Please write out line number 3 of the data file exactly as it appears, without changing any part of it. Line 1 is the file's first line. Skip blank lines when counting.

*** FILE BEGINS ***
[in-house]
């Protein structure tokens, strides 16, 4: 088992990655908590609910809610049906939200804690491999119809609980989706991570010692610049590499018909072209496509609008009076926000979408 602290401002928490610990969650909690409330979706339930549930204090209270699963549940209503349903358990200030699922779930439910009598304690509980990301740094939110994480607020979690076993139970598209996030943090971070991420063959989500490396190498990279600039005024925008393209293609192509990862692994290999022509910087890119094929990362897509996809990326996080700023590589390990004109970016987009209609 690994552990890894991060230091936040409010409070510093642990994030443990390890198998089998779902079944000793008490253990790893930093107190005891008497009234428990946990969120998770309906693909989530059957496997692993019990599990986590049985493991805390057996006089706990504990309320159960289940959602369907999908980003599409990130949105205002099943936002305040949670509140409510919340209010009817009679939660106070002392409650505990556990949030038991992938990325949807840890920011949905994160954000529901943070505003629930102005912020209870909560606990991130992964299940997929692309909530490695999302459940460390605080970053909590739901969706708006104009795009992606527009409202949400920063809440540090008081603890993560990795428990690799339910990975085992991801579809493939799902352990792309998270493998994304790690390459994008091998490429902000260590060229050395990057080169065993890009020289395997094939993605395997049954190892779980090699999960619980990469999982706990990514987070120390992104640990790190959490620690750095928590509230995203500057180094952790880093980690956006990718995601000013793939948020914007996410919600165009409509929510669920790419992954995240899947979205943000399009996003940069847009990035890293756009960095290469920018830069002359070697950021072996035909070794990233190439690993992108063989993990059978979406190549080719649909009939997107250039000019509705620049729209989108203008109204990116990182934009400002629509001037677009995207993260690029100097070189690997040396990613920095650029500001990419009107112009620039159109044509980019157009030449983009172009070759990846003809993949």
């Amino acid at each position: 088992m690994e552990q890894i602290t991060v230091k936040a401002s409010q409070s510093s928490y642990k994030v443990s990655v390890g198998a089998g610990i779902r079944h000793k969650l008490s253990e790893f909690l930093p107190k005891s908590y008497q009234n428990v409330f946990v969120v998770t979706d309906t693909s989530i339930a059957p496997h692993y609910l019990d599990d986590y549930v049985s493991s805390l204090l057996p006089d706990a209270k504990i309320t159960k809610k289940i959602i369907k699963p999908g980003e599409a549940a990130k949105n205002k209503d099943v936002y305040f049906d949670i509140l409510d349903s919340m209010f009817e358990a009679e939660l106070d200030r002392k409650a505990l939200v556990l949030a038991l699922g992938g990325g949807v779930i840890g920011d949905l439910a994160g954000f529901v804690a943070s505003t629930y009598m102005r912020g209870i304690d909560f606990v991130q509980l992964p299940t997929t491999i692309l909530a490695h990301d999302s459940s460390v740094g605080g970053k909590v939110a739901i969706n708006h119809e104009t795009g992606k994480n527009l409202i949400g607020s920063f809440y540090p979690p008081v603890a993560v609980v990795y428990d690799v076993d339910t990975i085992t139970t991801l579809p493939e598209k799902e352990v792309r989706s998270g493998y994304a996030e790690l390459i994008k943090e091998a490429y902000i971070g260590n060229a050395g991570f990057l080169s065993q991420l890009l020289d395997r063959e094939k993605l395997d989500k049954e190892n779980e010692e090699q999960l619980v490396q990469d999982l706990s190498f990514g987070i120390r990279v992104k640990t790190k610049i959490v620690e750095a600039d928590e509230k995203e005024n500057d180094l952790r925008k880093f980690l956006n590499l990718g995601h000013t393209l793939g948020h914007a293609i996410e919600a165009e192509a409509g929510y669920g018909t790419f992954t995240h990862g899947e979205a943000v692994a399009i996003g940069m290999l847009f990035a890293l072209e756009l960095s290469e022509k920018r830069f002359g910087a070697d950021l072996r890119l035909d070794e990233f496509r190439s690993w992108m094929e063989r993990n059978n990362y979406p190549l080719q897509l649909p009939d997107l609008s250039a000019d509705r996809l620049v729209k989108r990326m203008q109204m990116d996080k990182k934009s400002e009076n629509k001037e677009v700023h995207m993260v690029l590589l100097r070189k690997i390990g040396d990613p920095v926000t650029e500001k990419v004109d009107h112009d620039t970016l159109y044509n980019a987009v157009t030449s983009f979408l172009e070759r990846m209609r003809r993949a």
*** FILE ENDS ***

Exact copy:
């Amino acid at each position: 088992m690994e552990q890894i602290t991060v230091k936040a401002s409010q409070s510093s928490y642990k994030v443990s990655v390890g198998a089998g610990i779902r079944h000793k969650l008490s253990e790893f909690l930093p107190k005891s908590y008497q009234n428990v409330f946990v969120v998770t979706d309906t693909s989530i339930a059957p496997h692993y609910l019990d599990d986590y549930v049985s493991s805390l204090l057996p006089d706990a209270k504990i309320t159960k809610k289940i959602i369907k699963p999908g980003e599409a549940a990130k949105n205002k209503d099943v936002y305040f049906d949670i509140l409510d349903s919340m209010f009817e358990a009679e939660l106070d200030r002392k409650a505990l939200v556990l949030a038991l699922g992938g990325g949807v779930i840890g920011d949905l439910a994160g954000f529901v804690a943070s505003t629930y009598m102005r912020g209870i304690d909560f606990v991130q509980l992964p299940t997929t491999i692309l909530a490695h990301d999302s459940s460390v740094g605080g970053k909590v939110a739901i969706n708006h119809e104009t795009g992606k994480n527009l409202i949400g607020s920063f809440y540090p979690p008081v603890a993560v609980v990795y428990d690799v076993d339910t990975i085992t139970t991801l579809p493939e598209k799902e352990v792309r989706s998270g493998y994304a996030e790690l390459i994008k943090e091998a490429y902000i971070g260590n060229a050395g991570f990057l080169s065993q991420l890009l020289d395997r063959e094939k993605l395997d989500k049954e190892n779980e010692e090699q999960l619980v490396q990469d999982l706990s190498f990514g987070i120390r990279v992104k640990t790190k610049i959490v620690e750095a600039d928590e509230k995203e005024n500057d180094l952790r925008k880093f980690l956006n590499l990718g995601h000013t393209l793939g948020h914007a293609i996410e919600a165009e192509a409509g929510y669920g018909t790419f992954t995240h990862g899947e979205a943000v692994a399009i996003g940069m290999l847009f990035a890293l072209e756009l960095s290469e022509k920018r830069f002359g910087a070697d950021l072996r890119l035909d070794e990233f496509r190439s690993w992108m094929e063989r993990n059978n990362y979406p190549l080719q897509l649909p009939d997107l609008s250039a000019d509705r996809l620049v729209k989108r990326m203008q109204m990116d996080k990182k934009s400002e009076n629509k001037e677009v700023h995207m993260v690029l590589l100097r070189k690997i390990g040396d990613p920095v926000t650029e500001k990419v004109d009107h112009d620039t970016l159109y044509n980019a987009v157009t030449s983009f979408l172009e070759r990846m209609r003809r993949a």